Tuesday, September 20, 2005

Obligatory Sectionals Report

I’ve been insanely busy the last couple of weeks and I’m behind on my blog reading/writing. There are several recent additions to what blogosphere (I think we should all start using Luke’s term to avoid embarrassing situations like Parinella calling it Blogworld) I didn’t realize existed. Idris seems to be trying to maintain some semblance of order with his ultimatetalk.com. Our blog has to be particularly annoying to catalogue since it has multiple authors. Meanwhile, it appears that we’ll hit the 15,000 visit mark sometime this morning – not too bad for a blog that was just two guys talking to each other about frisbee. Recent posts have kind of gone astray from our original intent of talking about coaching and strategy. With the college season starting up again, I’m more focused on that kind of stuff and will probably start posting more strategy/coaching after the club season. Speaking of which, I’m going with Chain 15 DoG 3 in the finals of nationals…I believe they’re taking bets over on the Frisbee Spew Site, so get your money in now. On to the obligatory sectionals report…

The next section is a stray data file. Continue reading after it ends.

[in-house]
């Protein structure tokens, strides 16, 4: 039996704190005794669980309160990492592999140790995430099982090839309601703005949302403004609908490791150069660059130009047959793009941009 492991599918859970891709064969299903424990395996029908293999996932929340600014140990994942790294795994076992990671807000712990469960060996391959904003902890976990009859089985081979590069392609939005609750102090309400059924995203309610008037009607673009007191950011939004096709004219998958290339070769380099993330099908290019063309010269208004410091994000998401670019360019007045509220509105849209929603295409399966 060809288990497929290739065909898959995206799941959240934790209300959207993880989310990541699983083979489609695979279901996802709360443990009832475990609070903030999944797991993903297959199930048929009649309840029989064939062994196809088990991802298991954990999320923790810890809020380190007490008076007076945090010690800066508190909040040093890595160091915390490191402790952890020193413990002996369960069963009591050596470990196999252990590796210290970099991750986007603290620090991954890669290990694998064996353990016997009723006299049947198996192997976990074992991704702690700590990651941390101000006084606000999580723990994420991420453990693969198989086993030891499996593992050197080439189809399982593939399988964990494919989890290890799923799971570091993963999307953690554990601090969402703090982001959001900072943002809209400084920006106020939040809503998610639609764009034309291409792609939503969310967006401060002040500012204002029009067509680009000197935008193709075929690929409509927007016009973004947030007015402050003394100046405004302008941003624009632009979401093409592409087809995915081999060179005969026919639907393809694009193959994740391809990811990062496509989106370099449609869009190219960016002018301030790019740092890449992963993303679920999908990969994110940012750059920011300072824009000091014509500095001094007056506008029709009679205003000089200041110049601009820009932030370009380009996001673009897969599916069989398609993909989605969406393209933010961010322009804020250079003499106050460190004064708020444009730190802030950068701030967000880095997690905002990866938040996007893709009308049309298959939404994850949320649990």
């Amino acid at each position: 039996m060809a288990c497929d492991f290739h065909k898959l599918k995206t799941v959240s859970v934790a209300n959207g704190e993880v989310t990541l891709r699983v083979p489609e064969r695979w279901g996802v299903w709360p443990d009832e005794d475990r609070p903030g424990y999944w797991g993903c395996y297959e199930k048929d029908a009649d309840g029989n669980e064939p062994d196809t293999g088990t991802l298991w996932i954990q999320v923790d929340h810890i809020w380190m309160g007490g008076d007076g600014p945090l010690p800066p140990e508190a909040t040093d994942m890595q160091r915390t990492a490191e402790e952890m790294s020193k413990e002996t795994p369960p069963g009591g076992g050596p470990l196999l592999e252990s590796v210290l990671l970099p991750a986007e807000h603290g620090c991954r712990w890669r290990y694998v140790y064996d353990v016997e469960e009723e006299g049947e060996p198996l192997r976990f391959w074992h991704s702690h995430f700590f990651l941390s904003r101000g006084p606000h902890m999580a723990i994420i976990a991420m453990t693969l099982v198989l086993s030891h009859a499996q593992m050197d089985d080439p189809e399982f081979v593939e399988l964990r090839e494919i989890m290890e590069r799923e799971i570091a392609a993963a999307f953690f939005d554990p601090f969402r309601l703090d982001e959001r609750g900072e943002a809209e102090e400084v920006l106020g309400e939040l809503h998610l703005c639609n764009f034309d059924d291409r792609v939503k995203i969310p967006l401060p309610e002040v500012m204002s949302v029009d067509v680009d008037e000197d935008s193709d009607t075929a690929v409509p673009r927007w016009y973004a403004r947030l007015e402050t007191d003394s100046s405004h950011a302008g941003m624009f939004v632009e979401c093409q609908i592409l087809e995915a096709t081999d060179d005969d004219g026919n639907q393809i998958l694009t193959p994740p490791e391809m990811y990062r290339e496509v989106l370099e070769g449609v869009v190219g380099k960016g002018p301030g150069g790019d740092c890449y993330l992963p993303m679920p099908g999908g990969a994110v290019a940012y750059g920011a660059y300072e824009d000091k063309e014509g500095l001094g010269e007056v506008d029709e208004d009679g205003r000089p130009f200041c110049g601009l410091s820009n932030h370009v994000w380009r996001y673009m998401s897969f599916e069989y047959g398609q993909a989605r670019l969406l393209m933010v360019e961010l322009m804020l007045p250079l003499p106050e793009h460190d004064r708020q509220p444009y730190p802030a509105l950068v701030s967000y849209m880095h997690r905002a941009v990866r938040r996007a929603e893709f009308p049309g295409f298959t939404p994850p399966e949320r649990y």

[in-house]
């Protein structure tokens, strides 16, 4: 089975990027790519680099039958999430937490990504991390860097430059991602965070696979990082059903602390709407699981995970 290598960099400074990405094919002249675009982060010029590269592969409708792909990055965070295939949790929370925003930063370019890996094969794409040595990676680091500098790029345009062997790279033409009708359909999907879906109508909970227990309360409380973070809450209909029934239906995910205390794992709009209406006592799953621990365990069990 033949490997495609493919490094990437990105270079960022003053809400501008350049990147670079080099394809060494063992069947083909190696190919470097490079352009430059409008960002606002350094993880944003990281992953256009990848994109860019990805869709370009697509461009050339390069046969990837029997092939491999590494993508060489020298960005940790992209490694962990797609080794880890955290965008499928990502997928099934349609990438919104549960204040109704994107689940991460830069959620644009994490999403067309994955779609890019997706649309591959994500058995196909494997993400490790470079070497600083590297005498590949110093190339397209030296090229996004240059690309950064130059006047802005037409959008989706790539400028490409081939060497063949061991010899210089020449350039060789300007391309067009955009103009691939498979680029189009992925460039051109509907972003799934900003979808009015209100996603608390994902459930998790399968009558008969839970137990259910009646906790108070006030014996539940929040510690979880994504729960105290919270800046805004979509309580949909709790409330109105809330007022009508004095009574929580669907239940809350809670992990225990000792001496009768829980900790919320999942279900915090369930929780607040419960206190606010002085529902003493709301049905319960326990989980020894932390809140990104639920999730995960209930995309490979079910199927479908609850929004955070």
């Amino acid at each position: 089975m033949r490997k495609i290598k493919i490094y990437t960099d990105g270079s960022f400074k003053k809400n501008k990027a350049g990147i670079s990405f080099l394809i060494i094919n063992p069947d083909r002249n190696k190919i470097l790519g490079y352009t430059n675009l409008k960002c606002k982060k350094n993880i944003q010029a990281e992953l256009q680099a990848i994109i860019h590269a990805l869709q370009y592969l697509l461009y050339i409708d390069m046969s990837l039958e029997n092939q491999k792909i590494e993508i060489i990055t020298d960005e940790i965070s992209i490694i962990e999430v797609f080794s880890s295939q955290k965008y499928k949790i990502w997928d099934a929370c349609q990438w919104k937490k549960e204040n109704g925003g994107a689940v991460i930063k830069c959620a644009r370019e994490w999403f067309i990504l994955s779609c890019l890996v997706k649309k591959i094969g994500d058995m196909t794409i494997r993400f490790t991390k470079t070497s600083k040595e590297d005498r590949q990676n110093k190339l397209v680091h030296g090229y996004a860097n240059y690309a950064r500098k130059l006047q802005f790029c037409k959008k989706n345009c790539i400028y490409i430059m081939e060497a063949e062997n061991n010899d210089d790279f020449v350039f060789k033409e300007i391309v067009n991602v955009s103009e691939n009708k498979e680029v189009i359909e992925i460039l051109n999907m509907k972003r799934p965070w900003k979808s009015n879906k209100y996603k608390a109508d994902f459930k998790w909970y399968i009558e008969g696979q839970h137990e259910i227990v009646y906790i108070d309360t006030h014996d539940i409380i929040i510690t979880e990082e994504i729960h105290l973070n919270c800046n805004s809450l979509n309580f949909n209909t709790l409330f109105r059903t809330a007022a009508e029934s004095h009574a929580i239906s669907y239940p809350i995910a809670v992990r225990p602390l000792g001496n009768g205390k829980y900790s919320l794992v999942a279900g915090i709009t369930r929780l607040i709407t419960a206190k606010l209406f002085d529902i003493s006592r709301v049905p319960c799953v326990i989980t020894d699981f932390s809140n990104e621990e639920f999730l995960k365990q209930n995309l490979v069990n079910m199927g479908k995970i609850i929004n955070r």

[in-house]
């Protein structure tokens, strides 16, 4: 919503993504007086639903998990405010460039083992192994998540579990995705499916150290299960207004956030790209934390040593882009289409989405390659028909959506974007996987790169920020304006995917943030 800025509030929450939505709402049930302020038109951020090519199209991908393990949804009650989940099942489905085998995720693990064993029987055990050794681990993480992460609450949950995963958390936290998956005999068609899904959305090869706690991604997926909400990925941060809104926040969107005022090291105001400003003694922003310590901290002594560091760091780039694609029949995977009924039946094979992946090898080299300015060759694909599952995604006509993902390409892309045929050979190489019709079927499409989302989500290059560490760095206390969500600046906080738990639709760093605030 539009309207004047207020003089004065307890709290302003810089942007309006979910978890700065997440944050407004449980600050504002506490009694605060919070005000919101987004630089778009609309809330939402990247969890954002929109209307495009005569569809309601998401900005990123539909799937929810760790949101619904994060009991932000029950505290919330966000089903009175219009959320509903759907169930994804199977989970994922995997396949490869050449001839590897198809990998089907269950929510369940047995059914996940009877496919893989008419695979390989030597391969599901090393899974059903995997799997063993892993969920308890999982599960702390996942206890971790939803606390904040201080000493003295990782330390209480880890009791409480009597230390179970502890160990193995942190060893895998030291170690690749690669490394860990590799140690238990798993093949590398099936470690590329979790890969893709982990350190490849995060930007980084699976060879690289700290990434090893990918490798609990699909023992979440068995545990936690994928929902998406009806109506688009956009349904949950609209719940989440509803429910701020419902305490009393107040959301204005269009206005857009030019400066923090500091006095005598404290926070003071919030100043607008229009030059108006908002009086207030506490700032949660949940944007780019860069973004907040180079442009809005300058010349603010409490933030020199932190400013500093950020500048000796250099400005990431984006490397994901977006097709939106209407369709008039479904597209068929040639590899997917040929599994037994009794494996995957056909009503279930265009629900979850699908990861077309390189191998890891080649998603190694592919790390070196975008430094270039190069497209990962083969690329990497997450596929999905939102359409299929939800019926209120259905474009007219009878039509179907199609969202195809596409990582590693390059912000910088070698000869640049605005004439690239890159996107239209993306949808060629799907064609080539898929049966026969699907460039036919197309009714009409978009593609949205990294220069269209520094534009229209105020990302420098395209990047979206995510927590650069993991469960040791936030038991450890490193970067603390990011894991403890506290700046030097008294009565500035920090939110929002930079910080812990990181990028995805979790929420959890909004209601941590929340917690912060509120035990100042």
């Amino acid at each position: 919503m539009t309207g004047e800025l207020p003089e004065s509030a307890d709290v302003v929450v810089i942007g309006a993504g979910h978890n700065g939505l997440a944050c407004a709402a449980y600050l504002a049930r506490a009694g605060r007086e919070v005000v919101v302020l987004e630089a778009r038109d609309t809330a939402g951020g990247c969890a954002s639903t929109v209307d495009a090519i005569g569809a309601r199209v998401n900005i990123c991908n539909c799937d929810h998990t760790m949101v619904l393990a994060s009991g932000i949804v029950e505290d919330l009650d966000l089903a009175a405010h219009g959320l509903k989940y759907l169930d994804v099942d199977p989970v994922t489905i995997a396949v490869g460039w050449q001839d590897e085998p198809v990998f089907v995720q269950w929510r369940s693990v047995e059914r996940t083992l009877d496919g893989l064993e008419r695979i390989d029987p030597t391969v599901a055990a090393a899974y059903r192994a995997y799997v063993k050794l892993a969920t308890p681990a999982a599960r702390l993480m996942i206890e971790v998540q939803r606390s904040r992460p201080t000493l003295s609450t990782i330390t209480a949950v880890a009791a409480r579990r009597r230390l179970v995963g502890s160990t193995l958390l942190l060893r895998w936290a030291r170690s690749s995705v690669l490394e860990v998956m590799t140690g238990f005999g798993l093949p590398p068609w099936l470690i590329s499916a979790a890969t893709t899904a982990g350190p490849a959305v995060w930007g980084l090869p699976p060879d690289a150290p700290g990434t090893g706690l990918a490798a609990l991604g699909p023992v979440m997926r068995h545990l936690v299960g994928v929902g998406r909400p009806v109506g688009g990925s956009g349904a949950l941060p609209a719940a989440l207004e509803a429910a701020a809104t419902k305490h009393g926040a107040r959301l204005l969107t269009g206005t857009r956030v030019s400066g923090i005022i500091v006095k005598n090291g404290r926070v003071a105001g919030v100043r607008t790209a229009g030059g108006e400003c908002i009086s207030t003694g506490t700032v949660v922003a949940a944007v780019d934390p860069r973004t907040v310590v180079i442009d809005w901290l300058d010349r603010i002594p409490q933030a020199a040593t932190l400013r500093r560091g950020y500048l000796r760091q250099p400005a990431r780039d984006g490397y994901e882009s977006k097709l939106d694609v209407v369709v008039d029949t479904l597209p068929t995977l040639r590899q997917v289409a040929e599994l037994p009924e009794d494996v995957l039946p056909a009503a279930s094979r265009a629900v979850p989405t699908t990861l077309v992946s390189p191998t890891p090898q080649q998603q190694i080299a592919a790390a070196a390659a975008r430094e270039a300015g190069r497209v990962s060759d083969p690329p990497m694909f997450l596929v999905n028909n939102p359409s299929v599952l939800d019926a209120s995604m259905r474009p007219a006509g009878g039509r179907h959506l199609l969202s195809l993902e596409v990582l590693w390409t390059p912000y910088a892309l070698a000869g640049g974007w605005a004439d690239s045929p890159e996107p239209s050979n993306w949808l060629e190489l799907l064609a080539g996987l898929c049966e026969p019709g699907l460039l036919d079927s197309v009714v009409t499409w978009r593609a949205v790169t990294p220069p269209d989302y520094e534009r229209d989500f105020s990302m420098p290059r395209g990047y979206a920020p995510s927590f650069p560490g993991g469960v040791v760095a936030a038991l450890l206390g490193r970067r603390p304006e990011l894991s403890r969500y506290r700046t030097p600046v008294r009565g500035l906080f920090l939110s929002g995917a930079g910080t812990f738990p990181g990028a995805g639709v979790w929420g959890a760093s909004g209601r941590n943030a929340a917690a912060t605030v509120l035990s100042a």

Chain was first formed in 1981 (making Chain older than half the guys on our team) and has never lost a game at sectionals. With all the complaining that the DoG guys do, I thought perhaps they could understand how painful sectionals is, but then I realized they played Twisted Metal, and as such, they have absolutely no idea. This year was particularly bad as the traditional second team in our section, Tanasi, has gone coed. In the past, we’ve tried many gimmicks to try to force people to play seriously. One year we instituted the if you turn it over your benched rule. That was scrapped after a few points when it became clear that people were turning it over intentionally. Last year we flipped the script and made the rule if you turn it over you play for the rest of the game, and that was actually pretty effective. This year, with the Hammonds in charge, we brought out the alcohol. The rule was – if you turn it over you’ve got to buy the beer. This led to some pretty funny scenarios. In our second game a rookie was cutting in at full speed for Jay Hammond (easily the most obnoxious guy in ultimate) and Jay just absolutely fires the flick at him from like 7 or 8 yards as he turning to clear. Of course, the sideline is all over the poor guy when he can’t come up with the catch. At this point, it might make sense to note that if you’re thinking of modeling your team after Chain….it’s probably not the best idea. I was kind of afraid that some of our opponents would be insulted by our drinking/goofing off, but for the most part our opponents bought into the idea of a fun game and started showboating as well. We somehow get through pool play with no injuries and a 4-0 record.